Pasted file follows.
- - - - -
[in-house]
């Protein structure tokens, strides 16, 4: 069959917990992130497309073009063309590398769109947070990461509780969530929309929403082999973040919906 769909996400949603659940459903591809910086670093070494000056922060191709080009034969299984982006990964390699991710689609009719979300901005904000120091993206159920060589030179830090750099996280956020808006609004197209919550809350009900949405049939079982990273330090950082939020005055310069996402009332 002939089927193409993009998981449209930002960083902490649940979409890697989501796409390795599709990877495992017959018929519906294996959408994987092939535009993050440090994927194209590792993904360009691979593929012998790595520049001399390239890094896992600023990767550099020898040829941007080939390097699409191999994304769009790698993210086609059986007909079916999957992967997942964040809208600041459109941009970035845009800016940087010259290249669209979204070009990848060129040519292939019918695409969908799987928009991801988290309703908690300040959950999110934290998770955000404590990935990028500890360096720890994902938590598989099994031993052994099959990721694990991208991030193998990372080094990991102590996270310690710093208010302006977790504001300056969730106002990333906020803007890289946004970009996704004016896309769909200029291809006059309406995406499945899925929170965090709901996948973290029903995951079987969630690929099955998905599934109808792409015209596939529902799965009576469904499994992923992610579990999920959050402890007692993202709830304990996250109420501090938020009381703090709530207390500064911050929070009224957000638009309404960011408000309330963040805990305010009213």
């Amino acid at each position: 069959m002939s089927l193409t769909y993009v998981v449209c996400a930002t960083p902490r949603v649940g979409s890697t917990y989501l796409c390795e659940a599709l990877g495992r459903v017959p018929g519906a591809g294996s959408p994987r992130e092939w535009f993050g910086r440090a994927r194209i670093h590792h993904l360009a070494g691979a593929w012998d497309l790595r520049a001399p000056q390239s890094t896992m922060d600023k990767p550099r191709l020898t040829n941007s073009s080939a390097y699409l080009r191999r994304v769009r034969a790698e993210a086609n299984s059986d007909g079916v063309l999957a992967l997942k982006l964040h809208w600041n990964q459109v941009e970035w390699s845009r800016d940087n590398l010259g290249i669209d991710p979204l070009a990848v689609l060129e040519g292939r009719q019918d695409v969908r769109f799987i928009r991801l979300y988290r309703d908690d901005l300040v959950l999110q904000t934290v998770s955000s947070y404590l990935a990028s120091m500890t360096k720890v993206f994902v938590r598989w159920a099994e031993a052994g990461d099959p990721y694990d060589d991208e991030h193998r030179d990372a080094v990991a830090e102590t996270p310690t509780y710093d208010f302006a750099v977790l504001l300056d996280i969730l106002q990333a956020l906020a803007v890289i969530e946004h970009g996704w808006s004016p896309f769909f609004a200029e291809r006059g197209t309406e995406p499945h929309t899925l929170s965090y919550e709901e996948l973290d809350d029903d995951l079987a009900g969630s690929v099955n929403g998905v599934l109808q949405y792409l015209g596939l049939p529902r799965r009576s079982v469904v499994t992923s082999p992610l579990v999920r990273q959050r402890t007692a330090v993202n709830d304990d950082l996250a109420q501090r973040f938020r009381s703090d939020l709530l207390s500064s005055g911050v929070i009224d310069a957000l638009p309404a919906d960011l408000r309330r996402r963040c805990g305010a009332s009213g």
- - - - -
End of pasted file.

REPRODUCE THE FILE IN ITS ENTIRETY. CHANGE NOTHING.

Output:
[in-house]
């Protein structure tokens, strides 16, 4: 069959917990992130497309073009063309590398769109947070990461509780969530929309929403082999973040919906 769909996400949603659940459903591809910086670093070494000056922060191709080009034969299984982006990964390699991710689609009719979300901005904000120091993206159920060589030179830090750099996280956020808006609004197209919550809350009900949405049939079982990273330090950082939020005055310069996402009332 002939089927193409993009998981449209930002960083902490649940979409890697989501796409390795599709990877495992017959018929519906294996959408994987092939535009993050440090994927194209590792993904360009691979593929012998790595520049001399390239890094896992600023990767550099020898040829941007080939390097699409191999994304769009790698993210086609059986007909079916999957992967997942964040809208600041459109941009970035845009800016940087010259290249669209979204070009990848060129040519292939019918695409969908799987928009991801988290309703908690300040959950999110934290998770955000404590990935990028500890360096720890994902938590598989099994031993052994099959990721694990991208991030193998990372080094990991102590996270310690710093208010302006977790504001300056969730106002990333906020803007890289946004970009996704004016896309769909200029291809006059309406995406499945899925929170965090709901996948973290029903995951079987969630690929099955998905599934109808792409015209596939529902799965009576469904499994992923992610579990999920959050402890007692993202709830304990996250109420501090938020009381703090709530207390500064911050929070009224957000638009309404960011408000309330963040805990305010009213």
């Amino acid at each position: 069959m002939s089927l193409t769909y993009v998981v449209c996400a930002t960083p902490r949603v649940g979409s890697t917990y989501l796409c390795e659940a599709l990877g495992r459903v017959p018929g519906a591809g294996s959408p994987r992130e092939w535009f993050g910086r440090a994927r194209i670093h590792h993904l360009a070494g691979a593929w012998d497309l790595r520049a001399p000056q390239s890094t896992m922060d600023k990767p550099r191709l020898t040829n941007s073009s080939a390097y699409l080009r191999r994304v769009r034969a790698e993210a086609n299984s059986d007909g079916v063309l999957a992967l997942k982006l964040h809208w600041n990964q459109v941009e970035w390699s845009r800016d940087n590398l010259g290249i669209d991710p979204l070009a990848v689609l060129e040519g292939r009719q019918d695409v969908r769109f799987i928009r991801l979300y988290r309703d908690d901005l300040v959950l999110q904000t934290v998770s955000s947070y404590l990935a990028s120091m500890t360096k720890v993206f994902v938590r598989w159920a099994e031993a052994g990461d099959p990721y694990d060589d991208e991030h193998r030179d990372a080094v990991a830090e102590t996270p310690t509780y710093d208010f302006a750099v977790l504001l300056d996280i969730l106002q990333a956020l906020a803007v890289i969530e946004h970009g996704w808006s004016p896309f769909f609004a200029e291809r006059g197209t309406e995406p499945h929309t899925l929170s965090y919550e709901e996948l973290d809350d029903d995951l079987a009900g969630s690929v099955n929403g998905v599934l109808q949405y792409l015209g596939l049939p529902r799965r009576s079982v469904v499994t992923s082999p992610l579990v999920r990273q959050r402890t007692a330090v993202n709830d304990d950082l996250a109420q501090r973040f938020r009381s703090d939020l709530l207390s500064s005055g911050v929070i009224d310069a957000l638009p309404a919906d960011l408000r309330r996402r963040c805990g305010a009332s009213g």